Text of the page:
15. My favorite part of this article is your tip on the carrier. I absolutely agree that the cat shouldn’t be treating its carrier as a cage or pen but as a comfortable place to stay with. In that way, whenever the pet goes, it will not panic and rest on it instead.

  16. It’s good to know how to take our cat to a vet. I like how you said that we need to bring the carrier out more often than just these visits. I want my cat to enjoy the vet, but if nothing else, she can enjoy the trip there!

  17. We recently received a puppy from one of our family friends. It is still a puppy, so we haven’t taken it to the vet yet. We want to make sure that the puppy will grow healthy, so we are aware that taking it to the veterinarians is essential. To have a successful vet visit, I like that you suggested using the feeding time and treats to create a positive experience for the animal. Thanks!

  18. Recently my family has moved and we wanted to find the right place for our pets. I really liked how this talked about building up a positive association by making feeding time and treats near and in the carrier to make it a good place to be. This would be very helpful to make the trip to the vet a lot less painful.

  19. That’s interesting that you by handling your cat and touching their ears, mouth, and all over will help them feel better when handled by a vet, especially if they are given treats. I just got a kitten Calico this past week so I wanted to figure out how to get her prepared to go to the vet. I’ll have to find a veterinary clinic that gives the pets a lot of treats so she’ll receive the same treatment there that she will at home.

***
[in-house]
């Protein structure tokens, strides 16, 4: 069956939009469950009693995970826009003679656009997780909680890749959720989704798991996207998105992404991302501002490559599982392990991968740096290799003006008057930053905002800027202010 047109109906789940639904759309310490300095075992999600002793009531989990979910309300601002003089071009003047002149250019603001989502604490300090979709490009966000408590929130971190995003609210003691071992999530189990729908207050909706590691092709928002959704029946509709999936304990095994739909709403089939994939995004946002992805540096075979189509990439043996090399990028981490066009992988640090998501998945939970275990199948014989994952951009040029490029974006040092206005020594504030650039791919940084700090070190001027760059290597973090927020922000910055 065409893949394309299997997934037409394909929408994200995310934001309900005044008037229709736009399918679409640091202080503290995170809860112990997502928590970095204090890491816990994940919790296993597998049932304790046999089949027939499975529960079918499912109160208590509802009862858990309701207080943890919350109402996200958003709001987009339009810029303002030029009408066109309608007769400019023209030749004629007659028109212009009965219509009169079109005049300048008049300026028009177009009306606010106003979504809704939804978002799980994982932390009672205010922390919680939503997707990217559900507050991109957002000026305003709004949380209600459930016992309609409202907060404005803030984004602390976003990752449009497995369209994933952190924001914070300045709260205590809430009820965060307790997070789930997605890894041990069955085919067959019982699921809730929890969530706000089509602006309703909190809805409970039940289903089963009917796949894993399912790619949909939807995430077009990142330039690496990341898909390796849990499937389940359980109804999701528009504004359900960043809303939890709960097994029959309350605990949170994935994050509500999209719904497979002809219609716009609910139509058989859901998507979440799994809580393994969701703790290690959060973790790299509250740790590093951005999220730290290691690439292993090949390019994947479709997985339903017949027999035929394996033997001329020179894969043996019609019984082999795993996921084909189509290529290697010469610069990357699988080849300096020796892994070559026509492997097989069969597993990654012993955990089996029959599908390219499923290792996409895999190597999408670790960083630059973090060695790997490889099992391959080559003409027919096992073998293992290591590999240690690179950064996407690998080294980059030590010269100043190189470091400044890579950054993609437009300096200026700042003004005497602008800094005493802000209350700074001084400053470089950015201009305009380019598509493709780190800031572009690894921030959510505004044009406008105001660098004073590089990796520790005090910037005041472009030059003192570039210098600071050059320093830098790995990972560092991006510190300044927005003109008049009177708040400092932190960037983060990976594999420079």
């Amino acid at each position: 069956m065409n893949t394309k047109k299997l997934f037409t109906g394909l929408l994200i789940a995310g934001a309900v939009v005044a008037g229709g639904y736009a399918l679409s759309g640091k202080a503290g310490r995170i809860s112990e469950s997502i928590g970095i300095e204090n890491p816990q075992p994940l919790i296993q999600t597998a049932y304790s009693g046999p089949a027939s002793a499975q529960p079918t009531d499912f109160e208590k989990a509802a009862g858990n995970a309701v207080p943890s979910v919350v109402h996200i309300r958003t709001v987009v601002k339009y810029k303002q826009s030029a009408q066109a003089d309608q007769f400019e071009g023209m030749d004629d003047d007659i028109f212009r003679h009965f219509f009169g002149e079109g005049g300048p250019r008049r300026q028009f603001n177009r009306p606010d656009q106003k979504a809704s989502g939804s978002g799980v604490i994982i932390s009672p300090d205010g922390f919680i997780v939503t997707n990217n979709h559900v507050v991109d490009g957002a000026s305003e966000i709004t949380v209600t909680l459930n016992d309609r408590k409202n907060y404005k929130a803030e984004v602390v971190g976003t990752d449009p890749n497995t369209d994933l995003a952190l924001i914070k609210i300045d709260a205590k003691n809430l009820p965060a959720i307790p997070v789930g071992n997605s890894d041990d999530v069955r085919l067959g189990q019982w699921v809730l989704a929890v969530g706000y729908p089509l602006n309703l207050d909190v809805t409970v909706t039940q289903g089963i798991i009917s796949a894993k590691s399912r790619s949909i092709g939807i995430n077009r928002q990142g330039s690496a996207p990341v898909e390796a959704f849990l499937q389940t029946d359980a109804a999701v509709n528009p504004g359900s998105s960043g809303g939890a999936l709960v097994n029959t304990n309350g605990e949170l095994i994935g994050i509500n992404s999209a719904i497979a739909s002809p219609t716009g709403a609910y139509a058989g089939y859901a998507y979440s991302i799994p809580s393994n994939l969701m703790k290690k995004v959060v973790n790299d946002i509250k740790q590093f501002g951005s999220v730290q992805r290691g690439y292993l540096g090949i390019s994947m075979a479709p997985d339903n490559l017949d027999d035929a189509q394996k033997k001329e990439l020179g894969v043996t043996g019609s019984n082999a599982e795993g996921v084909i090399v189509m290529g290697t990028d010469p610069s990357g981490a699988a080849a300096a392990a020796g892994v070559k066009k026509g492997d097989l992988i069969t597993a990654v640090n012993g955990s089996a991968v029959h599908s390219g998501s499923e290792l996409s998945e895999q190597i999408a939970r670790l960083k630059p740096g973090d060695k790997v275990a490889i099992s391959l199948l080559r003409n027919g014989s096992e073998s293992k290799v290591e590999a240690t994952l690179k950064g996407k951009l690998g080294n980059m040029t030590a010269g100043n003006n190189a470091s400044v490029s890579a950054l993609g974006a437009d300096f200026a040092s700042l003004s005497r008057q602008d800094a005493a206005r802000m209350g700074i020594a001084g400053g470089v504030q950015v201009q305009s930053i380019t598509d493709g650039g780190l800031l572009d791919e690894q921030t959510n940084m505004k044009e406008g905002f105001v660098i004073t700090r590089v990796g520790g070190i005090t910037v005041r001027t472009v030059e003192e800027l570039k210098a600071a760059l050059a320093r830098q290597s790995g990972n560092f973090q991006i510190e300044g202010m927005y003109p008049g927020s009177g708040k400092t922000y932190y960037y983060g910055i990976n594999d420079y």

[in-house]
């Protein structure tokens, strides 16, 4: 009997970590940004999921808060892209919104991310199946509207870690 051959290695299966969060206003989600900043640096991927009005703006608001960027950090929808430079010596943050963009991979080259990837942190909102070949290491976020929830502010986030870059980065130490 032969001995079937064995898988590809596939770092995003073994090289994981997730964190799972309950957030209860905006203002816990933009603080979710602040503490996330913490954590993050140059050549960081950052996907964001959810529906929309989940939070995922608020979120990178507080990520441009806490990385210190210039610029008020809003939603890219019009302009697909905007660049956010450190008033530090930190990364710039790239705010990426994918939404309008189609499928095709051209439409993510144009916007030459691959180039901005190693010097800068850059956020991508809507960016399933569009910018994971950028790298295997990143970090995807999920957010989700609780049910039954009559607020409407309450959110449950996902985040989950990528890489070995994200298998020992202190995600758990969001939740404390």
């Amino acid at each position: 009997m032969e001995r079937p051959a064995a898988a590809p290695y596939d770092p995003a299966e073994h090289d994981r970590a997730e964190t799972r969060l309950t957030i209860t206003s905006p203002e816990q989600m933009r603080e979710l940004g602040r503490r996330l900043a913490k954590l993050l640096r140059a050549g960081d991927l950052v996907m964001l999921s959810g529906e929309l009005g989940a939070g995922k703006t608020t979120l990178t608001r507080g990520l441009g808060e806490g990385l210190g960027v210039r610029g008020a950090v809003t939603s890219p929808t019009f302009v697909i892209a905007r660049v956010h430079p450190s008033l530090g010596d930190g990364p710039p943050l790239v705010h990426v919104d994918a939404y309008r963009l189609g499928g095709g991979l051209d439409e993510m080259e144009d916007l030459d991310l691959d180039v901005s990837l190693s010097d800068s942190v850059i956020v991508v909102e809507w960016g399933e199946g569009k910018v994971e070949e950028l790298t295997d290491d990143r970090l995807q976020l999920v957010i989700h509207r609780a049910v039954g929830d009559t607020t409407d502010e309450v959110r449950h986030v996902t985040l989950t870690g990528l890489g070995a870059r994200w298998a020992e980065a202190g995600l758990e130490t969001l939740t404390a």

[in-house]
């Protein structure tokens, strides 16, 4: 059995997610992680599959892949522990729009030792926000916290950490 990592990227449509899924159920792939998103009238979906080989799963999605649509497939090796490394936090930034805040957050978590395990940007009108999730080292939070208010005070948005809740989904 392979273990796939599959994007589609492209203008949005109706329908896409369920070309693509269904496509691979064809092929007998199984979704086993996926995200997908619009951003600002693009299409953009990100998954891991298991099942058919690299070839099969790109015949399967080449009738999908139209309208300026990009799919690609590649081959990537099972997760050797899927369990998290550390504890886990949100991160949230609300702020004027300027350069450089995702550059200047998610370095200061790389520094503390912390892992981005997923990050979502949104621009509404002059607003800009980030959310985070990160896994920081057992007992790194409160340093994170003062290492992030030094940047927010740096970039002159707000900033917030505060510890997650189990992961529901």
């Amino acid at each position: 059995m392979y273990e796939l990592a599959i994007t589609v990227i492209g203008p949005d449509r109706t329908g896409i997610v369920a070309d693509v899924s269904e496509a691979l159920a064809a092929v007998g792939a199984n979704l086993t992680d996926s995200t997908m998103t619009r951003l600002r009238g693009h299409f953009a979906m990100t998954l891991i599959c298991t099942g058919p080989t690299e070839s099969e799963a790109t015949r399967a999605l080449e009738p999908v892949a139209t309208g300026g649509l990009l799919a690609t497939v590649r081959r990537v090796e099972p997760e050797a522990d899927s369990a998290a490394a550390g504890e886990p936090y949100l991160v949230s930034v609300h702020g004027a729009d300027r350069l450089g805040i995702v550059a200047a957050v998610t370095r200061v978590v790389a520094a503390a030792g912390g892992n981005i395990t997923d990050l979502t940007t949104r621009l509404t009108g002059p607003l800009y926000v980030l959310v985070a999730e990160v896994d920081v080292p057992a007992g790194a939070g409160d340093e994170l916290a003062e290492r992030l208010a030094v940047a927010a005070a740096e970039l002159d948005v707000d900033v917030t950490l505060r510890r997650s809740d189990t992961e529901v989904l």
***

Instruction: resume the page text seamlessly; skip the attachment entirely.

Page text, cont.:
20. Thanks for listing down these tips that can help furparents like me to prepare our cats for a vet visit. My favorite part is when you suggested giving them rewards when they behave properly during times that you are trying to imitate the way the vet will handle them in the clinic. We need to take our cat to the vet because it hasn’t been eating properly these past few days. We are getting worried because you can notice that it is already getting malnourished. Thanks!

  21. I really appreciated the tip on finding a veterinarian that practices Fear Free practices, especially the one about reducing other pet interactions in the waiting room. I have a very small dog that is scared of big dogs, and my wife and I always dread taking him to the vet. I will be sure to find a veterinarian that practices a Fear Free environment in their clinic.